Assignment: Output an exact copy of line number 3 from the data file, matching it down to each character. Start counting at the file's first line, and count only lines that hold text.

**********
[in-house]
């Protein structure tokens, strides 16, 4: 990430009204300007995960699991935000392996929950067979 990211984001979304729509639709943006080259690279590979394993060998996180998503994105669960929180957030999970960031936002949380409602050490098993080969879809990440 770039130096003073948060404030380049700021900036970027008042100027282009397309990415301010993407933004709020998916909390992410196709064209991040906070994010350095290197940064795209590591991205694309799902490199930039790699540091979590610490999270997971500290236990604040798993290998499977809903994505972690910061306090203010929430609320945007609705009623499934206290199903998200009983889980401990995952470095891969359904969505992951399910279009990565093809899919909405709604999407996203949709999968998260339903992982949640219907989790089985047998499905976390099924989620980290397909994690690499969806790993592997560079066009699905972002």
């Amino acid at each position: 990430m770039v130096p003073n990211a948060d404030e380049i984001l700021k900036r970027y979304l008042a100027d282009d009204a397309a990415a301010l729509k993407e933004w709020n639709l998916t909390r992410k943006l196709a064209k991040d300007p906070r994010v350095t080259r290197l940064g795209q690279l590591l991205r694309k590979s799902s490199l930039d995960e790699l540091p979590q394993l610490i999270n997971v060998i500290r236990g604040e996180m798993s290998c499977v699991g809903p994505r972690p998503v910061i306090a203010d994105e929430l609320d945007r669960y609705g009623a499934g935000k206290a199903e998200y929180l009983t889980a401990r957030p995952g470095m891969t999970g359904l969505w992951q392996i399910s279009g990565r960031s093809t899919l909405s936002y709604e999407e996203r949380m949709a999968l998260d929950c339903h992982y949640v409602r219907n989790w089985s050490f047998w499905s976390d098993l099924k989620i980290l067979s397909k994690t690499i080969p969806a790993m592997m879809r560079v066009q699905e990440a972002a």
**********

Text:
């Amino acid at each position: 990430m770039v130096p003073n990211a948060d404030e380049i984001l700021k900036r970027y979304l008042a100027d282009d009204a397309a990415a301010l729509k993407e933004w709020n639709l998916t909390r992410k943006l196709a064209k991040d300007p906070r994010v350095t080259r290197l940064g795209q690279l590591l991205r694309k590979s799902s490199l930039d995960e790699l540091p979590q394993l610490i999270n997971v060998i500290r236990g604040e996180m798993s290998c499977v699991g809903p994505r972690p998503v910061i306090a203010d994105e929430l609320d945007r669960y609705g009623a499934g935000k206290a199903e998200y929180l009983t889980a401990r957030p995952g470095m891969t999970g359904l969505w992951q392996i399910s279009g990565r960031s093809t899919l909405s936002y709604e999407e996203r949380m949709a999968l998260d929950c339903h992982y949640v409602r219907n989790w089985s050490f047998w499905s976390d098993l099924k989620i980290l067979s397909k994690t690499i080969p969806a790993m592997m879809r560079v066009q699905e990440a972002a």